Stage six was the hardest and most challenging of all the stages so far at the Mongolia Bike Challenge. It was 126kms featuring some super climbs totaling over 2,600m in elevation gain. It was also a stage that I did surprisingly well in given I don’t climb so well. I finished 11th on the Queen Stage and this was a good effort due to the number of steep gradients that were also strewn with rocks and bumpy ground.
I lost both my water bottles on the first descent immediately after the start, so I was without fluid for the first 40kms. Race organizer, Willy Molina, did give me some gulps at the top of a small climb, which I had to stop briefly for. Despite the lack of fluid and the fact the weather was a little cooler, I was able to stay with the leaders. At the first feed zone, I collected my two bottles; one of them containing the REV 3 Energy surge drink that I have been using every day. I continued riding in the lead group, which had been whittled down to just 12 riders.
I did cop some flak from some of the riders for not pulling through on the front as I was disrupting the flow by not rotating through like you normally would in a road race breakaway. My intention here was to avoid working too hard and hopefully survive longer with the leaders. I did eventually start rotating through though! Once the track got more technical, a line of riders took a bad line through some deep ruts and long grass. This enabled Canadian’s Craig Richey to attack unanswered by taking a different line. Marzio Deho, the Italian chased very hard to reel Ritchey back in. I was clinging on to the second group for my dear life going over some sharp, but short climbs and was in 9th position for a long time. I was eventually dropped by the group I was in once the first of the ‘super climbs’ hit serious gradients.
I was riding solo in 9th position for most of the climb, only to be overtaken by two riders after the two-thirds point. It was truly an epic day as I was almost seven hours in the saddle, a long time to be riding on a mountain bike. I rode through forgotten valleys that were amazingly beautiful and devoid of any sign of the outside world. It was like riding back into medieval history, witnessing the nomadic life along the way. Their only livelihood is the herds of Yak, goats and horses they own. The children came running out to greet riders as they rode by. There was a line of kids all holding up Yak cheese for those who dared to eat it. I tried some the other day and did not particularly like it.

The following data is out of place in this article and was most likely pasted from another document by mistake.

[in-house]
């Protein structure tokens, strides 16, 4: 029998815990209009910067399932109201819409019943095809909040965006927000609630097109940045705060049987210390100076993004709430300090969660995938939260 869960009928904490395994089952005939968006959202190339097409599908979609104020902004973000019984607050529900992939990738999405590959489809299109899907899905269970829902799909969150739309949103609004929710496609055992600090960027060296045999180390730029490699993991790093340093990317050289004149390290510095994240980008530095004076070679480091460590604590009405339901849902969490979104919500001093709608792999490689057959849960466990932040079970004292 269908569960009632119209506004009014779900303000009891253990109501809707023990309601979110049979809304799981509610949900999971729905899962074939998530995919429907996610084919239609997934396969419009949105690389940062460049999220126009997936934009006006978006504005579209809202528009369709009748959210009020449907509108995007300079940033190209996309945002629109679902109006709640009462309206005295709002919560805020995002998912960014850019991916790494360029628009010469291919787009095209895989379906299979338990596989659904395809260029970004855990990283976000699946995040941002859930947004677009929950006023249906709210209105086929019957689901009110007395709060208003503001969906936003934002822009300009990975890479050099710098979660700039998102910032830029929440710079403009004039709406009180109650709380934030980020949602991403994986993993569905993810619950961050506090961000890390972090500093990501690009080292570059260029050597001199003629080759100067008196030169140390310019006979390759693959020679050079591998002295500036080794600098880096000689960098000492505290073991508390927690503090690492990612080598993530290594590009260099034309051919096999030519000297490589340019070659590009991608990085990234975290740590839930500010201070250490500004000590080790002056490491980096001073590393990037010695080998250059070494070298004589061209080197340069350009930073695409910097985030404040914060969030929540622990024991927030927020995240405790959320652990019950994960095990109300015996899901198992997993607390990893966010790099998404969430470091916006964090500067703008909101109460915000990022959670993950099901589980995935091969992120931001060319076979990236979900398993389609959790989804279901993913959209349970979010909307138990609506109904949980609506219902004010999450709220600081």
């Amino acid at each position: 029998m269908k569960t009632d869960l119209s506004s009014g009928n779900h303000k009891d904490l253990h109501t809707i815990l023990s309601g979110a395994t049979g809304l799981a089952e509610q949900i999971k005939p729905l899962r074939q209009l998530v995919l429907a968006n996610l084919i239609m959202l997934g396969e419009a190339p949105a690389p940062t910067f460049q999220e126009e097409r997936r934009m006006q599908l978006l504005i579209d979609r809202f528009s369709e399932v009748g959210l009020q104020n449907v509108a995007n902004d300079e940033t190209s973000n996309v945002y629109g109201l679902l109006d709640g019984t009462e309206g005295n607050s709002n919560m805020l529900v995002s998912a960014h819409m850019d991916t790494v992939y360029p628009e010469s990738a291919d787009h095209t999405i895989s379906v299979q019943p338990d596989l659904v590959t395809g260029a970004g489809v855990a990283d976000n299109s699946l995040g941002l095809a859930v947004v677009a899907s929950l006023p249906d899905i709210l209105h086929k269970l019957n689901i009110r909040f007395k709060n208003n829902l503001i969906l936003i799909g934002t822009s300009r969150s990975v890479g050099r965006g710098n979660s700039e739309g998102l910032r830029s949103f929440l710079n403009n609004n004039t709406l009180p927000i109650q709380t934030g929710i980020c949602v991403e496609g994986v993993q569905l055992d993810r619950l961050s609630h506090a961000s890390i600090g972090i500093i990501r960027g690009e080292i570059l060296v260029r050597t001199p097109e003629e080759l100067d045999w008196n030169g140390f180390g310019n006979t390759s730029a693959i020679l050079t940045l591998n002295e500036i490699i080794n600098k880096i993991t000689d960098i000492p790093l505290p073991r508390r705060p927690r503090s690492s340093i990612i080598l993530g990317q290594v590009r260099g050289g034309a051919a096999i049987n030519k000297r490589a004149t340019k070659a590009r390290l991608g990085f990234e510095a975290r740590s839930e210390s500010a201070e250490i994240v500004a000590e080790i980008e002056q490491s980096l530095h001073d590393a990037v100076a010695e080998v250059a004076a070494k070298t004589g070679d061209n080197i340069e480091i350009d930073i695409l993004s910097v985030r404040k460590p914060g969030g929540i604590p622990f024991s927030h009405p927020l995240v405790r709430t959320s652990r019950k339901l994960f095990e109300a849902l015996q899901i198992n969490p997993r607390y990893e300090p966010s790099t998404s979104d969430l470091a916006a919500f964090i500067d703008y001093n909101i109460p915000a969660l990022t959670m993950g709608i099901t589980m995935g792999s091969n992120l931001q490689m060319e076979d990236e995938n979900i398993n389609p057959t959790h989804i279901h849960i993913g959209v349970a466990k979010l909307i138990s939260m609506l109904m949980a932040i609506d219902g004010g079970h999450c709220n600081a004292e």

On numerous occasions riding through the valleys I would have to yell at the Yak and goats to get out of the way. After riding through this Valley of Nomadic Life, I then faced many challenging climbs, some steeper than the first KOM climb and this was extremely taxing on the body. Once cresting the second KOM climb, it took me a few moments to catch my breath back at the last feed zone. I made sure I grabbed a big fistful of dried fruit and gulped down several small cups of Sprite to give me the sugar lift I need at this late stage of the race.
The downhill that followed was extremely treacherous and even had a river flowing down the middle of it. I made it down without any problems and continued riding on extremely rocky terrain before doing a couple more stream crossings to emerge onto a wide-open grassy valley. In the distance, I could see a Mongolian cowboy herding his Yak over the “mini” mountain pass – the climb over the bumpy grassland was extremely steep and it took all of my focus just to remain on the bike. Once over the pass, I descended into yet another magical valley and passed the Mongolian cowboys and the running Yak. There was one Mongolian clothed in full traditional winter cloak holding his horse by the trailside observing my progress.
There was still yet another climb that was impossibly steep to get over and the lead up to it was very tough, riding through boggy terrain full of Yak droppings. There was even one spot that was a mud ‘quicksand’ of Yak business. I stopped at the last river crossing before the climb to re-fill my bottle with the pure river water. The final climb was also very tough and required me to dismount halfway up and push for about 200m before getting back on to ride.
Once over the final KOM climb, it was a fast but very rocky and wet descent to the finish line but not before dismounting to splash across the river to where the camp is set up.
This Mongolia Bike Challenge is a long and arduous one but I seem to be adapting well since the first three stages that were straight from hell. I feel like I am getting stronger with each day. In a race like this, its vitally important to recover from each day with adequate rest and nutrition.
Once at the camp, riders had to wait all afternoon for their baggage and tents to arrive. The route that was raced on was also very tough on the transport trucks; the water truck broke down and the luggage truck got stuck in mud. This meant that riders had to remain in wet and muddy bike clothes without the opportunity to shower till much later. I spent a lot of time staying inside one of the vans to keep warm from the chilly wind that was blowing at 2,500m above sea level!